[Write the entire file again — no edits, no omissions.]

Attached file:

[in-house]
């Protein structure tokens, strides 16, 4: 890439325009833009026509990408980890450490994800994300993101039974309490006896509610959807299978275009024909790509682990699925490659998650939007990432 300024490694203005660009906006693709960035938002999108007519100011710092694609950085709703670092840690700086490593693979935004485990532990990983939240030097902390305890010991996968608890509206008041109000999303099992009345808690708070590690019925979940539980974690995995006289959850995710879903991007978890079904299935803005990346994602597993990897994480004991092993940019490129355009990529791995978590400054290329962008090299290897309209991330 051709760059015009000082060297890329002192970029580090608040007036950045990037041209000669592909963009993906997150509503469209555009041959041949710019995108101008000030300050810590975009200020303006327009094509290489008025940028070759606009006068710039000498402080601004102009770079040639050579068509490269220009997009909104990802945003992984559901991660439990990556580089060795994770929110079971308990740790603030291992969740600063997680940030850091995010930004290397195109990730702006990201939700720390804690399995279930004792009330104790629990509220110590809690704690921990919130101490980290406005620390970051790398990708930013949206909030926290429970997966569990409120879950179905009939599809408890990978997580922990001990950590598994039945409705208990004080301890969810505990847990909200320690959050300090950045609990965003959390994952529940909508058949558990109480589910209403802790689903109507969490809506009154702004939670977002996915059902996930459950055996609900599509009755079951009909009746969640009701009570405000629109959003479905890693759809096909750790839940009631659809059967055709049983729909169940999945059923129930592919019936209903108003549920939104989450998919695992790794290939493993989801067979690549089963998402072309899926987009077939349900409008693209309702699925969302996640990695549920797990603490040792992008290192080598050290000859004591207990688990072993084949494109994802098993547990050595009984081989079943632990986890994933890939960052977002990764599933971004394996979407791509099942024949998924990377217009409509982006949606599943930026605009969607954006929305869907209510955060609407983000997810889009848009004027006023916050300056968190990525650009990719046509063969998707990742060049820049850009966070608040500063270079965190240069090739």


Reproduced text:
[in-house]
């Protein structure tokens, strides 16, 4: 890439325009833009026509990408980890450490994800994300993101039974309490006896509610959807299978275009024909790509682990699925490659998650939007990432 300024490694203005660009906006693709960035938002999108007519100011710092694609950085709703670092840690700086490593693979935004485990532990990983939240030097902390305890010991996968608890509206008041109000999303099992009345808690708070590690019925979940539980974690995995006289959850995710879903991007978890079904299935803005990346994602597993990897994480004991092993940019490129355009990529791995978590400054290329962008090299290897309209991330 051709760059015009000082060297890329002192970029580090608040007036950045990037041209000669592909963009993906997150509503469209555009041959041949710019995108101008000030300050810590975009200020303006327009094509290489008025940028070759606009006068710039000498402080601004102009770079040639050579068509490269220009997009909104990802945003992984559901991660439990990556580089060795994770929110079971308990740790603030291992969740600063997680940030850091995010930004290397195109990730702006990201939700720390804690399995279930004792009330104790629990509220110590809690704690921990919130101490980290406005620390970051790398990708930013949206909030926290429970997966569990409120879950179905009939599809408890990978997580922990001990950590598994039945409705208990004080301890969810505990847990909200320690959050300090950045609990965003959390994952529940909508058949558990109480589910209403802790689903109507969490809506009154702004939670977002996915059902996930459950055996609900599509009755079951009909009746969640009701009570405000629109959003479905890693759809096909750790839940009631659809059967055709049983729909169940999945059923129930592919019936209903108003549920939104989450998919695992790794290939493993989801067979690549089963998402072309899926987009077939349900409008693209309702699925969302996640990695549920797990603490040792992008290192080598050290000859004591207990688990072993084949494109994802098993547990050595009984081989079943632990986890994933890939960052977002990764599933971004394996979407791509099942024949998924990377217009409509982006949606599943930026605009969607954006929305869907209510955060609407983000997810889009848009004027006023916050300056968190990525650009990719046509063969998707990742060049820049850009966070608040500063270079965190240069090739």